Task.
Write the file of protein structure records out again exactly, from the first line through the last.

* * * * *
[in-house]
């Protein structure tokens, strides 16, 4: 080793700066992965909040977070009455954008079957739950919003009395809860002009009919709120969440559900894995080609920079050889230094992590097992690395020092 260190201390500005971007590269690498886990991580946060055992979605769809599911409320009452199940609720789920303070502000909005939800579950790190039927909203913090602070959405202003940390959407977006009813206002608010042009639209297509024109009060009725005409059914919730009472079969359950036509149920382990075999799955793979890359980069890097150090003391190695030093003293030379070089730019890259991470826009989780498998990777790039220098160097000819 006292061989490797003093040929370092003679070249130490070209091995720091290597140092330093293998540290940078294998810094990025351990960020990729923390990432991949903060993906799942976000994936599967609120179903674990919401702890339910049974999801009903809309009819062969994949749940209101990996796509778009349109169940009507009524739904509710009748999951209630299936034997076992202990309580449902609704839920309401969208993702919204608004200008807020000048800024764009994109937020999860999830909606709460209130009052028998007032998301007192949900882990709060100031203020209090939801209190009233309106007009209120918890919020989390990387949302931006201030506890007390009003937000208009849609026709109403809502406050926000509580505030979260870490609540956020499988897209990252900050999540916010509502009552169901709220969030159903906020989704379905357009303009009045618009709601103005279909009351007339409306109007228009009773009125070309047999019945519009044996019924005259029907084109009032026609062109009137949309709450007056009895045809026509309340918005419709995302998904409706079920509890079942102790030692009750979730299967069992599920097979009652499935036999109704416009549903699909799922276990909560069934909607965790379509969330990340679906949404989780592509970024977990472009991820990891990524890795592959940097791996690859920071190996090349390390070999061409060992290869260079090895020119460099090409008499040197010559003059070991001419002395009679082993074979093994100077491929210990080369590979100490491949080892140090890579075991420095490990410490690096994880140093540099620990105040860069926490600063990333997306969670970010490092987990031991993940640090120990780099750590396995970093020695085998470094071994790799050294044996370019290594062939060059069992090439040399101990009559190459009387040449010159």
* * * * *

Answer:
[in-house]
């Protein structure tokens, strides 16, 4: 080793700066992965909040977070009455954008079957739950919003009395809860002009009919709120969440559900894995080609920079050889230094992590097992690395020092 260190201390500005971007590269690498886990991580946060055992979605769809599911409320009452199940609720789920303070502000909005939800579950790190039927909203913090602070959405202003940390959407977006009813206002608010042009639209297509024109009060009725005409059914919730009472079969359950036509149920382990075999799955793979890359980069890097150090003391190695030093003293030379070089730019890259991470826009989780498998990777790039220098160097000819 006292061989490797003093040929370092003679070249130490070209091995720091290597140092330093293998540290940078294998810094990025351990960020990729923390990432991949903060993906799942976000994936599967609120179903674990919401702890339910049974999801009903809309009819062969994949749940209101990996796509778009349109169940009507009524739904509710009748999951209630299936034997076992202990309580449902609704839920309401969208993702919204608004200008807020000048800024764009994109937020999860999830909606709460209130009052028998007032998301007192949900882990709060100031203020209090939801209190009233309106007009209120918890919020989390990387949302931006201030506890007390009003937000208009849609026709109403809502406050926000509580505030979260870490609540956020499988897209990252900050999540916010509502009552169901709220969030159903906020989704379905357009303009009045618009709601103005279909009351007339409306109007228009009773009125070309047999019945519009044996019924005259029907084109009032026609062109009137949309709450007056009895045809026509309340918005419709995302998904409706079920509890079942102790030692009750979730299967069992599920097979009652499935036999109704416009549903699909799922276990909560069934909607965790379509969330990340679906949404989780592509970024977990472009991820990891990524890795592959940097791996690859920071190996090349390390070999061409060992290869260079090895020119460099090409008499040197010559003059070991001419002395009679082993074979093994100077491929210990080369590979100490491949080892140090890579075991420095490990410490690096994880140093540099620990105040860069926490600063990333997306969670970010490092987990031991993940640090120990780099750590396995970093020695085998470094071994790799050294044996370019290594062939060059069992090439040399101990009559190459009387040449010159």